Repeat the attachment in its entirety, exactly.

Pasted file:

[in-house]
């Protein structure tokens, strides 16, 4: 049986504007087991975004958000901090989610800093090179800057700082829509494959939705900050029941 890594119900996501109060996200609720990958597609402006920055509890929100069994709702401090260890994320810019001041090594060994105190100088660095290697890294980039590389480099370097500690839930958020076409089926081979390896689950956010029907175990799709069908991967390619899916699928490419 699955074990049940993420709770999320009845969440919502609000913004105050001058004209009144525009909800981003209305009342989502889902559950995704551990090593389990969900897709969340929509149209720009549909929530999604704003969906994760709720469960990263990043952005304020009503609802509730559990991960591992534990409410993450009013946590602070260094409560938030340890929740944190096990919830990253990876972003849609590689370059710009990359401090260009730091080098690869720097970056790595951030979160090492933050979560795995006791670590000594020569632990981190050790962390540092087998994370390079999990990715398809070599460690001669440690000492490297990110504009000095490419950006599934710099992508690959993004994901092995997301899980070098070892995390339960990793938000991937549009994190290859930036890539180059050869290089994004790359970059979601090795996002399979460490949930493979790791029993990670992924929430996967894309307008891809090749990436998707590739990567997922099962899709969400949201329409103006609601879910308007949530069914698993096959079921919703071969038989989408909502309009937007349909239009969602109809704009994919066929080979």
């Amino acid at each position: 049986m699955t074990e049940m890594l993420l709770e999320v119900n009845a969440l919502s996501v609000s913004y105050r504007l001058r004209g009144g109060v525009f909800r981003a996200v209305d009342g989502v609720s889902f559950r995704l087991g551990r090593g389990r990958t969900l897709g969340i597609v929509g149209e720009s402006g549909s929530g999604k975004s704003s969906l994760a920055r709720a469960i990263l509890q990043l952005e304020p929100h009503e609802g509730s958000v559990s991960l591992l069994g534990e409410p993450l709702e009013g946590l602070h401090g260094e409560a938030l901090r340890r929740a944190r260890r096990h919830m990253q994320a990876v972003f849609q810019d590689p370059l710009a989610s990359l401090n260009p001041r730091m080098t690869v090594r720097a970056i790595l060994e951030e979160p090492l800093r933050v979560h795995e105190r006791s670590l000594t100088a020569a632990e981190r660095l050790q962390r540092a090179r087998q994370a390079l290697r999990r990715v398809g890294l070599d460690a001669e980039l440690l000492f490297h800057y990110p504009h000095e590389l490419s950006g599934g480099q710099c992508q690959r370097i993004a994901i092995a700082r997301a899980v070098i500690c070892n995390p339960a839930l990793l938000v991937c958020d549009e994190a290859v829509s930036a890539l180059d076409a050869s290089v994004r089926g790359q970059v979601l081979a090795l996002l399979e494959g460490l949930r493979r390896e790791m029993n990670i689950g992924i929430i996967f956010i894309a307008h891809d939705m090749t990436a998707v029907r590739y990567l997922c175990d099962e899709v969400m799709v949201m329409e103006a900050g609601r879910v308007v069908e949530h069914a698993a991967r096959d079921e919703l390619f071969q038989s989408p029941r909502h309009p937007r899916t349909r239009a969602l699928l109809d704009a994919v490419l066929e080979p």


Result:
[in-house]
């Protein structure tokens, strides 16, 4: 049986504007087991975004958000901090989610800093090179800057700082829509494959939705900050029941 890594119900996501109060996200609720990958597609402006920055509890929100069994709702401090260890994320810019001041090594060994105190100088660095290697890294980039590389480099370097500690839930958020076409089926081979390896689950956010029907175990799709069908991967390619899916699928490419 699955074990049940993420709770999320009845969440919502609000913004105050001058004209009144525009909800981003209305009342989502889902559950995704551990090593389990969900897709969340929509149209720009549909929530999604704003969906994760709720469960990263990043952005304020009503609802509730559990991960591992534990409410993450009013946590602070260094409560938030340890929740944190096990919830990253990876972003849609590689370059710009990359401090260009730091080098690869720097970056790595951030979160090492933050979560795995006791670590000594020569632990981190050790962390540092087998994370390079999990990715398809070599460690001669440690000492490297990110504009000095490419950006599934710099992508690959993004994901092995997301899980070098070892995390339960990793938000991937549009994190290859930036890539180059050869290089994004790359970059979601090795996002399979460490949930493979790791029993990670992924929430996967894309307008891809090749990436998707590739990567997922099962899709969400949201329409103006609601879910308007949530069914698993096959079921919703071969038989989408909502309009937007349909239009969602109809704009994919066929080979």
């Amino acid at each position: 049986m699955t074990e049940m890594l993420l709770e999320v119900n009845a969440l919502s996501v609000s913004y105050r504007l001058r004209g009144g109060v525009f909800r981003a996200v209305d009342g989502v609720s889902f559950r995704l087991g551990r090593g389990r990958t969900l897709g969340i597609v929509g149209e720009s402006g549909s929530g999604k975004s704003s969906l994760a920055r709720a469960i990263l509890q990043l952005e304020p929100h009503e609802g509730s958000v559990s991960l591992l069994g534990e409410p993450l709702e009013g946590l602070h401090g260094e409560a938030l901090r340890r929740a944190r260890r096990h919830m990253q994320a990876v972003f849609q810019d590689p370059l710009a989610s990359l401090n260009p001041r730091m080098t690869v090594r720097a970056i790595l060994e951030e979160p090492l800093r933050v979560h795995e105190r006791s670590l000594t100088a020569a632990e981190r660095l050790q962390r540092a090179r087998q994370a390079l290697r999990r990715v398809g890294l070599d460690a001669e980039l440690l000492f490297h800057y990110p504009h000095e590389l490419s950006g599934g480099q710099c992508q690959r370097i993004a994901i092995a700082r997301a899980v070098i500690c070892n995390p339960a839930l990793l938000v991937c958020d549009e994190a290859v829509s930036a890539l180059d076409a050869s290089v994004r089926g790359q970059v979601l081979a090795l996002l399979e494959g460490l949930r493979r390896e790791m029993n990670i689950g992924i929430i996967f956010i894309a307008h891809d939705m090749t990436a998707v029907r590739y990567l997922c175990d099962e899709v969400m799709v949201m329409e103006a900050g609601r879910v308007v069908e949530h069914a698993a991967r096959d079921e919703l390619f071969q038989s989408p029941r909502h309009p937007r899916t349909r239009a969602l699928l109809d704009a994919v490419l066929e080979p």